Three US Airways Express regional jets flew too closely together Tuesday afternoon near Washington's Ronald Reagan National Airport.
Miscommunication between air-traffic controllers in a facility in Warrenton, Va., and a tower at the airport "led to a loss of the required separation" between two jets taking off and another jet landing, the Federal Aviation Administration said Thursday.
Transportation Secretary Ray LaHood said that at no point were the planes on a head-to-head collision course.
The aircraft were operated by Republic Airlines and Chautauqua Airlines— two of nine US Airways Express carriers. Both fly Embraer regional jets.
The FAA and US Airways would not confirm how many passengers and crew were aboard the jets.
The FAA said that just after 2 p.m. Tuesday, the air-traffic facility in Warrenton changed the air-traffic flow at Reagan National Airport because of "bad weather developing south of the airport."
Planes had been landing and taking off, from south to north, on Runway 1 until the air-traffic control facility switched landings and takeoffs from north to south, on Runway 19.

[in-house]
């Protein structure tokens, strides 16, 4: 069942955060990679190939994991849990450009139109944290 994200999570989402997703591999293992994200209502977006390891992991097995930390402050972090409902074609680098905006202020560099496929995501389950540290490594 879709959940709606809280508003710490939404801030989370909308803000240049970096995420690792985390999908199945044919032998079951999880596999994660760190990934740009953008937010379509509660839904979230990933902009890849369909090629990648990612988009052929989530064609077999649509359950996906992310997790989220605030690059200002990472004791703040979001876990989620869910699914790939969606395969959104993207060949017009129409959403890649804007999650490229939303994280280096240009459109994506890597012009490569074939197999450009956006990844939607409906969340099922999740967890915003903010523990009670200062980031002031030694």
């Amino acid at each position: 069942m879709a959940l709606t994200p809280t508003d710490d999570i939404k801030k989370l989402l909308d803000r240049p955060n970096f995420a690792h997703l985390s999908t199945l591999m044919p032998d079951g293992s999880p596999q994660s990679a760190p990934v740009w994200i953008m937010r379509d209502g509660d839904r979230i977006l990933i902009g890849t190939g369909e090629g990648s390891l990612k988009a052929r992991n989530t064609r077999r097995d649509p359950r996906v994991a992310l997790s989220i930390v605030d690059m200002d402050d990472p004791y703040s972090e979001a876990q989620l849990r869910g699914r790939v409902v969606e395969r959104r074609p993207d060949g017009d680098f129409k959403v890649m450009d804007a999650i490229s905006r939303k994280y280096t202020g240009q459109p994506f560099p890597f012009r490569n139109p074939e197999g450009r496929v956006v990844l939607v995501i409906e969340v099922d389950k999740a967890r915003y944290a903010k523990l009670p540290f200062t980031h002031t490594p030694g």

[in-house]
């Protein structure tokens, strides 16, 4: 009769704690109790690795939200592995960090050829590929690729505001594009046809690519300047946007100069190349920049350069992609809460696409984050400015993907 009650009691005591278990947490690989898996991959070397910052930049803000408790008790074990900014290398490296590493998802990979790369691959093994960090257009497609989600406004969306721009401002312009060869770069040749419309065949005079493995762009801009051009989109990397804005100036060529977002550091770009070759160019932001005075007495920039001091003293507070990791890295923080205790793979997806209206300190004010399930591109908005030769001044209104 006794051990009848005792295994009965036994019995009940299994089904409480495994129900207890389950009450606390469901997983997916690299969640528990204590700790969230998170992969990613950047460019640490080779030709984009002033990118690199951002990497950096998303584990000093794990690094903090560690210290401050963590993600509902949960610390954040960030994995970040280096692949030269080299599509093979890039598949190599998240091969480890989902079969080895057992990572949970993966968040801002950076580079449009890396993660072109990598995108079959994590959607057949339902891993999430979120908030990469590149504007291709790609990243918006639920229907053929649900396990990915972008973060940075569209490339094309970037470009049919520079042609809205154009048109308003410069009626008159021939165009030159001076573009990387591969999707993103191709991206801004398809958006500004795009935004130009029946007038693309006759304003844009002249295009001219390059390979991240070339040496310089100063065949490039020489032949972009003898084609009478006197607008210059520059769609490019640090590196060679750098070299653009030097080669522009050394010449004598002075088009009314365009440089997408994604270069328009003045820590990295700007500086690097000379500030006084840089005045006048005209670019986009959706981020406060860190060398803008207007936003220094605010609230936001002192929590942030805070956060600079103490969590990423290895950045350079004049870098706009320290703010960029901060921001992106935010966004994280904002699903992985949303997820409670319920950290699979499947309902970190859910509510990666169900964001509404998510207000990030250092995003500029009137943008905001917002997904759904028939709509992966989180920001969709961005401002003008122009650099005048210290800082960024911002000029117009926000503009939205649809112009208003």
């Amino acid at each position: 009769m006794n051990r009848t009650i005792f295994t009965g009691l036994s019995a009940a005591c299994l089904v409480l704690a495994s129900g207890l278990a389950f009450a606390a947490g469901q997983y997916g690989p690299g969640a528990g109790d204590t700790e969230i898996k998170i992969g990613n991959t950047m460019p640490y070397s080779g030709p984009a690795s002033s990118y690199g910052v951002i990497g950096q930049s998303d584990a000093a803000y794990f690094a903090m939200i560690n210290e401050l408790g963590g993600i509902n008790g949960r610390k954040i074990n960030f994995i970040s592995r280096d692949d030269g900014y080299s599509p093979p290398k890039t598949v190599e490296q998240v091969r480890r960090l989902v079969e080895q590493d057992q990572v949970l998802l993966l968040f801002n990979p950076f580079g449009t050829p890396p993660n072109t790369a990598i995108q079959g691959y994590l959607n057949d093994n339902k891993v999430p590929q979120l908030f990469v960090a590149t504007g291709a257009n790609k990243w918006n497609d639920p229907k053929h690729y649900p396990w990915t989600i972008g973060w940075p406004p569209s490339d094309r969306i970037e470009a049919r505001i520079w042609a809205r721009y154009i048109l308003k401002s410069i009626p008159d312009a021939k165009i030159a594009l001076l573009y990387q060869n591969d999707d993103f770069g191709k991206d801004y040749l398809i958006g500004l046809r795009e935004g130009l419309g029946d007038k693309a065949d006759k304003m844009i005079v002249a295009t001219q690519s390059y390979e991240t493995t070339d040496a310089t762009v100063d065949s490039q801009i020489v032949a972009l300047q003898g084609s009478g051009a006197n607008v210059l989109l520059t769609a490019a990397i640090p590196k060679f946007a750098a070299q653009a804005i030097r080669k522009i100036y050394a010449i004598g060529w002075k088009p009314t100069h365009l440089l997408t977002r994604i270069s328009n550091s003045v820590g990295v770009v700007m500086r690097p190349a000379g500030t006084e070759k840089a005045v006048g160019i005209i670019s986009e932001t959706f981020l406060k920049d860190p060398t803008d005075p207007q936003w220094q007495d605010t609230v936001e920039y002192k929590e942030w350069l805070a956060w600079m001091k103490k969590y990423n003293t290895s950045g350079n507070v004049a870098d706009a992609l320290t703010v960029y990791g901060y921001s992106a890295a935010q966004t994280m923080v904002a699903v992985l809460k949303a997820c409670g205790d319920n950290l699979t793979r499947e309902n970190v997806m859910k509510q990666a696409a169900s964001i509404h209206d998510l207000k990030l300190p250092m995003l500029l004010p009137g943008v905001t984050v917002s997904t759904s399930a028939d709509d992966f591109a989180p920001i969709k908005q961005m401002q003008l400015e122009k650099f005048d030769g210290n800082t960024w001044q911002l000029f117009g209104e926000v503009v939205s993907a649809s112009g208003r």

During the switch, two jets taking off from Runway 1 and a jet descending to Runway 19 flew too closely together. The FAA did not say how close the jets were to one another.
"The FAA is investigating the incident and will take appropriate action to address the miscommunication," the agency says in a written statement.
US Airways spokesman Andrew Christie would not comment about the incident and referred all questions to the FAA.
US Airways Express operates more than 1,900 flights daily to 143 destinations.
The airline has more than 230 daily departures from the airport to more than 70 cities.
The airport had another high-profile safety incident in March 2011 when two airliners landed without assistance from the tower. Pilots were unable to raise the lone supervisor on duty at midnight. The supervisor acknowledged he had fallen asleep. A second controller has since been added to the midnight shift at Reagan National.